Deceptive Skin Care Myths You Have to Stop Believing

In the world of skin care, myths, and misconceptions abound. It’s easy, for instance, to make dry skin worse by using the wrong ingredients. Or, you may discover your regimen is missing key steps or ingredients to help your skin deal with changes in your environment. And it doesn’t help that it’s easier to stumble on myths than to find reputable information.

In fact, most of the skin care articles and advice you read isn’t based on science. And the ways that well-meaning people try to explain how skin works and reacts often doesn’t reflect the physiological reality of what really goes on when you use the right (or wrong) products on your face.

To help you sort out fact from fiction, we’ve collected some of the worst skin care myths that people just won’t stop repeating. Some may be actively bad for your skin, while others will simply have you missing out on the best the skin care world has to offer. But all of them are myths that you should really stop believing if you want the best for your skin.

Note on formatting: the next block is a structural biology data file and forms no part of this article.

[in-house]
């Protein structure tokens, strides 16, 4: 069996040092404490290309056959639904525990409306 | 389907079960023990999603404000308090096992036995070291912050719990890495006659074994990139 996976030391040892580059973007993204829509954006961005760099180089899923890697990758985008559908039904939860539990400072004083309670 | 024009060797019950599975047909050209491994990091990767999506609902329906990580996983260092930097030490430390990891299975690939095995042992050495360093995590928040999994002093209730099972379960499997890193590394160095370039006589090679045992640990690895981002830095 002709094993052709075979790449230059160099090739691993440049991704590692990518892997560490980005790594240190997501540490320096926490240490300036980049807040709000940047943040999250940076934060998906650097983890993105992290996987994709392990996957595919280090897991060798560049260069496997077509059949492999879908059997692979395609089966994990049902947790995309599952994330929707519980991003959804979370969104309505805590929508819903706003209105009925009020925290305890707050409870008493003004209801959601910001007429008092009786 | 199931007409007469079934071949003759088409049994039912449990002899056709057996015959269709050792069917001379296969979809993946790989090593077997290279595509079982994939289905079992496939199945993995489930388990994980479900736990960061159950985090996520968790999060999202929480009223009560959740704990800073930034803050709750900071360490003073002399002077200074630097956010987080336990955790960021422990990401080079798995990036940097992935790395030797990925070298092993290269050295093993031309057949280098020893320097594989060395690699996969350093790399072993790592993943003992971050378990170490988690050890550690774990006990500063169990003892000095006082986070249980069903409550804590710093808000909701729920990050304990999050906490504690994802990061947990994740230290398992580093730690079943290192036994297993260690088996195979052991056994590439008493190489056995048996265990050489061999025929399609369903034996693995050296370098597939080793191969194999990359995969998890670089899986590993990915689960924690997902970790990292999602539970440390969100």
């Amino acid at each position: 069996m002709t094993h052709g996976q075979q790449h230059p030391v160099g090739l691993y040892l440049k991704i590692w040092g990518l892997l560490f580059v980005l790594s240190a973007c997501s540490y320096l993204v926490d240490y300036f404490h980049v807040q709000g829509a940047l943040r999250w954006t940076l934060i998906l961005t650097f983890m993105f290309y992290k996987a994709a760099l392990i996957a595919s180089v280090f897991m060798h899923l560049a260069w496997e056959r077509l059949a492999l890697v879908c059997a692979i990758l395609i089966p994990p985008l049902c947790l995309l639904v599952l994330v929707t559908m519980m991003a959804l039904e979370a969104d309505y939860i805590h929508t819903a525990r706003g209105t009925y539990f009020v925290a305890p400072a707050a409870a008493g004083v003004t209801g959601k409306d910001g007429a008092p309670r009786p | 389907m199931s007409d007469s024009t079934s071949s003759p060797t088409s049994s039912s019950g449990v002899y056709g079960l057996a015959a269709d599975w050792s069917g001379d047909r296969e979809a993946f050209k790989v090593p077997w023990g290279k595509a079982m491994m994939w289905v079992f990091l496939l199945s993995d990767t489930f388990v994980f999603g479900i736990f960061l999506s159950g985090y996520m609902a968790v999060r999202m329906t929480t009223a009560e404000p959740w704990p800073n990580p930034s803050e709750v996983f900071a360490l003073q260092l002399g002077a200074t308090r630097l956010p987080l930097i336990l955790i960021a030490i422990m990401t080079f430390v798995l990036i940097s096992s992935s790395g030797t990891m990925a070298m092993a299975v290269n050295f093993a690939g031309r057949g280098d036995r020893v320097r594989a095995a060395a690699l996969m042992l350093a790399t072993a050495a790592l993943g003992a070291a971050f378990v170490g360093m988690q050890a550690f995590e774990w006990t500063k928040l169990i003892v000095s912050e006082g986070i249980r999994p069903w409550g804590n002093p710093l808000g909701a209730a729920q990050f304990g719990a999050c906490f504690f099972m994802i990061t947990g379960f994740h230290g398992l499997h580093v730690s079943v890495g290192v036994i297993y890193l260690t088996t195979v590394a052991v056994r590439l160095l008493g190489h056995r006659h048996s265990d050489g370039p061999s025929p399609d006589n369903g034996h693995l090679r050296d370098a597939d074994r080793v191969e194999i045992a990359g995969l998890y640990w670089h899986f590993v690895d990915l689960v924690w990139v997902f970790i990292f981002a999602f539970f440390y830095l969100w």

1. You should choose your skin care products based on your age

pretty woman washing her face with pure water

Don’t look for skin care products that are for one particular age group. | iStock.com/shironosov

Skin care expert Paula Begoun reports one of the more pervasive skin care myths is the idea you should choose your products based on your age. Skin care lines promote this idea by marketing their products to people in specific age groups, but a story on Begoun’s site notes “age is NOT a skin type.” She says someone who’s 50 years old can have the same skin type and skin care concerns as someone in their 30s. “Oily skin and clogged pores don’t just automatically go away when you turn 50 and dry, dull-looking skin can be a problem in your 20s.” And contrary to popular belief, you can (and should) start fighting signs of aging as soon as possible.